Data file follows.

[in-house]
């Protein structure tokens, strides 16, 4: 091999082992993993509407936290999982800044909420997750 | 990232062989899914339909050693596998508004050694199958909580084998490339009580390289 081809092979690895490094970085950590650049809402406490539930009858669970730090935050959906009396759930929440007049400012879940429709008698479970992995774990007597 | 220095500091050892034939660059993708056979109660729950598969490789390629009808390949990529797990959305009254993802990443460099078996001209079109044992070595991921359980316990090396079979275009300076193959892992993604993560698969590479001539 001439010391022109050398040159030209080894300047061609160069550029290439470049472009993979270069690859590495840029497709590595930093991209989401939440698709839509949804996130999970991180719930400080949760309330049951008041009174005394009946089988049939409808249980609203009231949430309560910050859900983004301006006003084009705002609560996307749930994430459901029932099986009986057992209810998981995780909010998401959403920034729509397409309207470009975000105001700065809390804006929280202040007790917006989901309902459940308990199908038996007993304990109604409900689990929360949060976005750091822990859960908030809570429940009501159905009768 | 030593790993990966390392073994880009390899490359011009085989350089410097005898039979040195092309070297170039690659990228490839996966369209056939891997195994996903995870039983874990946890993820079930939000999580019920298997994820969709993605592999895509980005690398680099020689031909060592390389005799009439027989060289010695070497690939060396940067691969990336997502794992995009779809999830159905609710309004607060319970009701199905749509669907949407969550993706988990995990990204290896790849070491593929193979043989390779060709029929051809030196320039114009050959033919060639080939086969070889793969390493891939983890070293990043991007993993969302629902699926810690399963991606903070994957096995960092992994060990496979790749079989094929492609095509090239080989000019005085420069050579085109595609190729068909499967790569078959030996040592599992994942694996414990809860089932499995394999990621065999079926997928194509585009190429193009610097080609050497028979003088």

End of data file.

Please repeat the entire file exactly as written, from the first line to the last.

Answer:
[in-house]
């Protein structure tokens, strides 16, 4: 091999082992993993509407936290999982800044909420997750 | 990232062989899914339909050693596998508004050694199958909580084998490339009580390289 081809092979690895490094970085950590650049809402406490539930009858669970730090935050959906009396759930929440007049400012879940429709008698479970992995774990007597 | 220095500091050892034939660059993708056979109660729950598969490789390629009808390949990529797990959305009254993802990443460099078996001209079109044992070595991921359980316990090396079979275009300076193959892992993604993560698969590479001539 001439010391022109050398040159030209080894300047061609160069550029290439470049472009993979270069690859590495840029497709590595930093991209989401939440698709839509949804996130999970991180719930400080949760309330049951008041009174005394009946089988049939409808249980609203009231949430309560910050859900983004301006006003084009705002609560996307749930994430459901029932099986009986057992209810998981995780909010998401959403920034729509397409309207470009975000105001700065809390804006929280202040007790917006989901309902459940308990199908038996007993304990109604409900689990929360949060976005750091822990859960908030809570429940009501159905009768 | 030593790993990966390392073994880009390899490359011009085989350089410097005898039979040195092309070297170039690659990228490839996966369209056939891997195994996903995870039983874990946890993820079930939000999580019920298997994820969709993605592999895509980005690398680099020689031909060592390389005799009439027989060289010695070497690939060396940067691969990336997502794992995009779809999830159905609710309004607060319970009701199905749509669907949407969550993706988990995990990204290896790849070491593929193979043989390779060709029929051809030196320039114009050959033919060639080939086969070889793969390493891939983890070293990043991007993993969302629902699926810690399963991606903070994957096995960092992994060990496979790749079989094929492609095509090239080989000019005085420069050579085109595609190729068909499967790569078959030996040592599992994942694996414990809860089932499995394999990621065999079926997928194509585009190429193009610097080609050497028979003088």